During my career, I generally noted that my long-term clients fell into two groups. One group was very active in personal growth, and would change their lives in astounding ways; personal growth itself can be painful — these people would work through the pain, arriving at places in their lives where they were deeply satisfied.

My Acedia Clients

The second group was inactive. I came to characterize them as lazy and/or fearful. I am not intending to be pejorative, simply descriptive. By lazy I mean they would say they would do the work, and then produce no results other than excuses. By fearful, they would talk about how painful the work would be if they did it, and that they were afraid of the consequences (they were fearful — this was not fear!).

I eventually came to the conclusion that these issues were a broad reflection of their (unconscious) refusal to be authentic (so-called existential issues) and/or a refusal to engage in the profound beauty of life (one of my definitions of spiritual). I also know that I had no tools to offer — laziness and fearfulness were choices, and all I could do was to challenge the client to live authentically. (Actually, if the client accepted the challenge, the therapy became easy.)

PhD: Climate Change

After about 25 years, I recognized that I needed a break from my career, and the opportunity came for me to do my PhD at a university that emphasized authenticity. I decided that here was my opportunity to study laziness and fearfulness, and started on that journey. (I soon added self-righteousness, and subsumed all three under an ancient word acedia.)

Early in the course work, we were talking about the current state of our society, especially global warming. Given my first university degree was in physics, I easily understood the science and mechanics of global warming — I recognized we were on a suicide course, the extinction of the human species, no ifs! It is that serious. I was devastated, and it took me almost two years to get out of my despair (now long gone, but with residual sadness). So my dissertation became the relationship between acedia and global warming, eventually resulting in my second book Acedia, The Darkness Within, and the darkness of climate change.

Travels

For the next few years, I travelled, and saw a lot of the Caribbean, South America, and some of Europe. I also pondered one of my favorite expressions: “As individual human beings, we are capable of incredible greatness, but as a species, we are psychotic.” (Introverts, especially hermits, are very good at pondering.)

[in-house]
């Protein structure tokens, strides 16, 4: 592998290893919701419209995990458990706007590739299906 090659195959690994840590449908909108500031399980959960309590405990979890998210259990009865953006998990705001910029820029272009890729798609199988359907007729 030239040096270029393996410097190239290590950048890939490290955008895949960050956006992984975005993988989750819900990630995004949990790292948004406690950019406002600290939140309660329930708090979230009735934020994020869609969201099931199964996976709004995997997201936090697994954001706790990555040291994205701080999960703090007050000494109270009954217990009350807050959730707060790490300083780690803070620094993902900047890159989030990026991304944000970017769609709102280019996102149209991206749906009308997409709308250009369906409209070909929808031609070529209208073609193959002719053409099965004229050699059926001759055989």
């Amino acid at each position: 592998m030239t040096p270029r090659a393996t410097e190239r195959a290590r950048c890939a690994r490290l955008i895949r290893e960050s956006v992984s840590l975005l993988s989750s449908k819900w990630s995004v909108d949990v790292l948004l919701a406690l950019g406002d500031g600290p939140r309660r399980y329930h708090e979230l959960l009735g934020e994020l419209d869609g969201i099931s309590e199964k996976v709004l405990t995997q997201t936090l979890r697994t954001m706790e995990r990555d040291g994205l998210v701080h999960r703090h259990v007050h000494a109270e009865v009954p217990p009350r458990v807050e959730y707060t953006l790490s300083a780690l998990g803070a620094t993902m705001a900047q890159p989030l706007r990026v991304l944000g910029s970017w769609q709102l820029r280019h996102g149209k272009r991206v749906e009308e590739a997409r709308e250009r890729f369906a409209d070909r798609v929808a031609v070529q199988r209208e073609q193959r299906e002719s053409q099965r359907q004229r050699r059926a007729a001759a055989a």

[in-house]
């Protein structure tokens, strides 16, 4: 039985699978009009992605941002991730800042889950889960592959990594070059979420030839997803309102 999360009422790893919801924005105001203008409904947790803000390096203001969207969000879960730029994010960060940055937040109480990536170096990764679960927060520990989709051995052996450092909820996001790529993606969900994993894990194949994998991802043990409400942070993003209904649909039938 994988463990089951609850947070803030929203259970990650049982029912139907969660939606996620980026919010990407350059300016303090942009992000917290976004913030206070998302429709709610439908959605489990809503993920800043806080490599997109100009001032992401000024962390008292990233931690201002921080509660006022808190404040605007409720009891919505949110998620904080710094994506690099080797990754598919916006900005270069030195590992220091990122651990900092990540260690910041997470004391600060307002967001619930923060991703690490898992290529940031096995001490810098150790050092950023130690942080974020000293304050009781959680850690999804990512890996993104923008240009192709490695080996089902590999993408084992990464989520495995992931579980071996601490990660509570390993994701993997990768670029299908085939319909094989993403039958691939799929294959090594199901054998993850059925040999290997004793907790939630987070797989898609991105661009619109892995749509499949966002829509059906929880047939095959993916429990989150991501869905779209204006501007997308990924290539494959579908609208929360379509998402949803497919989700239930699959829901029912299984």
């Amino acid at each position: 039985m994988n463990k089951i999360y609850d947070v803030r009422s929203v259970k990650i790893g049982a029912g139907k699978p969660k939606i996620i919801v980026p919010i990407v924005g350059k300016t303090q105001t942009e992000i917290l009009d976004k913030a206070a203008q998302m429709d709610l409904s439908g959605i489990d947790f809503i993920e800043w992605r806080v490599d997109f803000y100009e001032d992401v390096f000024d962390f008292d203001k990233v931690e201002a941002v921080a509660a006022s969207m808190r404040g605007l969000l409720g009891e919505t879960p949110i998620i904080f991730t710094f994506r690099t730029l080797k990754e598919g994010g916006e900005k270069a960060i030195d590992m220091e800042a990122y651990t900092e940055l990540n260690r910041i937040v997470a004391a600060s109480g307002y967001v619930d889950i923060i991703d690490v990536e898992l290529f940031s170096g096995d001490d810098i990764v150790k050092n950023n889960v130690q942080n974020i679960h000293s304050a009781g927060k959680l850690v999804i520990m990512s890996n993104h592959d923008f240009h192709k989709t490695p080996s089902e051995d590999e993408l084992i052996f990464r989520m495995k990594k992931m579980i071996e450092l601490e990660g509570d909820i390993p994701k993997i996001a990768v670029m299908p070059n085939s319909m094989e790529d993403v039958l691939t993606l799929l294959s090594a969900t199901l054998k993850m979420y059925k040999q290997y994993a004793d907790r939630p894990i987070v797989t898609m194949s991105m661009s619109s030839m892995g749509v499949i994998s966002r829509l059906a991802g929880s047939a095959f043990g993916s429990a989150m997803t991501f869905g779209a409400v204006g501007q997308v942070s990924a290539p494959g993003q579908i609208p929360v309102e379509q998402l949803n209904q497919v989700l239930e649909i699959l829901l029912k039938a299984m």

Global warming is a technological issue, but we do not resolve it. We have known about the issues for approximately 50 years, but we have continued on a path of denial and greed, such that now it might be too late. I hope not, and I intend to live as if it is not too late.

And global warming is simply the outcome of our hubris as a species. For perhaps millions of years, the Homo species has lived as hunter-gatherers. Ten thousand years ago (a drop in the bucket), we started to create civilizations through the dynamics of power. Eventually came scientific materialism, our marvelous technology, with hidden costs. And in our hubris, we did not want to pay the costs. Hence, we are where we are . . .

What I Want

About a year ago, after much vacillation, I decided this was not good enough. This is not how I want to spend my life, pondering. I have skills that are important to this whole struggle.

The world needs to mobilize its forces to deal with the ills of civilization. I can assist with this, although it is not my strong point. First, it must be mobilized to resolve global warming, likely at the level demonstrated in the States at the beginning of their direct contribution in the 1940s (see The Climate Mobilization). Second, we must create a more humane culture, one that honors the whole of the planet.

My skill is in being a resource to people who want to do the work. I believe there is a huge amount of anger in the world, even in the people who are doing the work. There is nothing wrong with anger, provided it does not lead to violation, but anger poorly managed leads to burnout, and burnout is not useful to doing the work. And I am very good at the management of both anger and burnout.

Next: What underlies global warming — the nature of acedia.

This post is part of what I am calling the core posts for understanding what I am attempting by this blog. For other core posts, click here.

A Future City: Daily Living, Part 6

Glitzy and exciting, but  urban sprawl has major disadvantages.
Glitzy and exciting, but urban sprawl has major disadvantages.